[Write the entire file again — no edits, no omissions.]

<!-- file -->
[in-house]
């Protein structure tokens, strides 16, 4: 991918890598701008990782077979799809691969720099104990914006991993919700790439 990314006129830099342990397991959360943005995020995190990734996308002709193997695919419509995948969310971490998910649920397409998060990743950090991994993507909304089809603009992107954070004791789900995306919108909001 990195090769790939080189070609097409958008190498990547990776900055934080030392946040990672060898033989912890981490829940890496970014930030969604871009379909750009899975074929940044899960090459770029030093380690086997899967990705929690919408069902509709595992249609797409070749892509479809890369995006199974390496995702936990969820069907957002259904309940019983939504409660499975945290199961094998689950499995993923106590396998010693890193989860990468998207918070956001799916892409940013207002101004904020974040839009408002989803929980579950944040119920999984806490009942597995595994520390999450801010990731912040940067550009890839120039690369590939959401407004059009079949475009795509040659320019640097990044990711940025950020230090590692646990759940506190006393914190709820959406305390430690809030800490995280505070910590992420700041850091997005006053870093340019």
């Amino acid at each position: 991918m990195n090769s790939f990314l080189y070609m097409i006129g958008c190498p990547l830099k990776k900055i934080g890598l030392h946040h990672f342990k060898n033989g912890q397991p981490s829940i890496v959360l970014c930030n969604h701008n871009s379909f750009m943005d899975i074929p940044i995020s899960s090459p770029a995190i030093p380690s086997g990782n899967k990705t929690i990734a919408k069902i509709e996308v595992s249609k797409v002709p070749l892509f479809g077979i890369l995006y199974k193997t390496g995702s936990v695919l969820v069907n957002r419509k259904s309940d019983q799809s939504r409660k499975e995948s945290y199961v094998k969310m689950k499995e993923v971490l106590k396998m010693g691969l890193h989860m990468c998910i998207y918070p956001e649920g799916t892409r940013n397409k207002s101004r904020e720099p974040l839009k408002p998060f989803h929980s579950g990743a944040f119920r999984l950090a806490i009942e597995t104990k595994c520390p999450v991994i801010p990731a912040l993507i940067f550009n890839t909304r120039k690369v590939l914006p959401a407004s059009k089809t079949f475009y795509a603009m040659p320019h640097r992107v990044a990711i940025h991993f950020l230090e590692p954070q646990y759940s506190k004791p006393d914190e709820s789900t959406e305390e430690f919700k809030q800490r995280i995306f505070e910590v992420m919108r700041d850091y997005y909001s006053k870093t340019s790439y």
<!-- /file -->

[in-house]
């Protein structure tokens, strides 16, 4: 991918890598701008990782077979799809691969720099104990914006991993919700790439 990314006129830099342990397991959360943005995020995190990734996308002709193997695919419509995948969310971490998910649920397409998060990743950090991994993507909304089809603009992107954070004791789900995306919108909001 990195090769790939080189070609097409958008190498990547990776900055934080030392946040990672060898033989912890981490829940890496970014930030969604871009379909750009899975074929940044899960090459770029030093380690086997899967990705929690919408069902509709595992249609797409070749892509479809890369995006199974390496995702936990969820069907957002259904309940019983939504409660499975945290199961094998689950499995993923106590396998010693890193989860990468998207918070956001799916892409940013207002101004904020974040839009408002989803929980579950944040119920999984806490009942597995595994520390999450801010990731912040940067550009890839120039690369590939959401407004059009079949475009795509040659320019640097990044990711940025950020230090590692646990759940506190006393914190709820959406305390430690809030800490995280505070910590992420700041850091997005006053870093340019």
């Amino acid at each position: 991918m990195n090769s790939f990314l080189y070609m097409i006129g958008c190498p990547l830099k990776k900055i934080g890598l030392h946040h990672f342990k060898n033989g912890q397991p981490s829940i890496v959360l970014c930030n969604h701008n871009s379909f750009m943005d899975i074929p940044i995020s899960s090459p770029a995190i030093p380690s086997g990782n899967k990705t929690i990734a919408k069902i509709e996308v595992s249609k797409v002709p070749l892509f479809g077979i890369l995006y199974k193997t390496g995702s936990v695919l969820v069907n957002r419509k259904s309940d019983q799809s939504r409660k499975e995948s945290y199961v094998k969310m689950k499995e993923v971490l106590k396998m010693g691969l890193h989860m990468c998910i998207y918070p956001e649920g799916t892409r940013n397409k207002s101004r904020e720099p974040l839009k408002p998060f989803h929980s579950g990743a944040f119920r999984l950090a806490i009942e597995t104990k595994c520390p999450v991994i801010p990731a912040l993507i940067f550009n890839t909304r120039k690369v590939l914006p959401a407004s059009k089809t079949f475009y795509a603009m040659p320019h640097r992107v990044a990711i940025h991993f950020l230090e590692p954070q646990y759940s506190k004791p006393d914190e709820s789900t959406e305390e430690f919700k809030q800490r995280i995306f505070e910590v992420m919108r700041d850091y997005y909001s006053k870093t340019s790439y």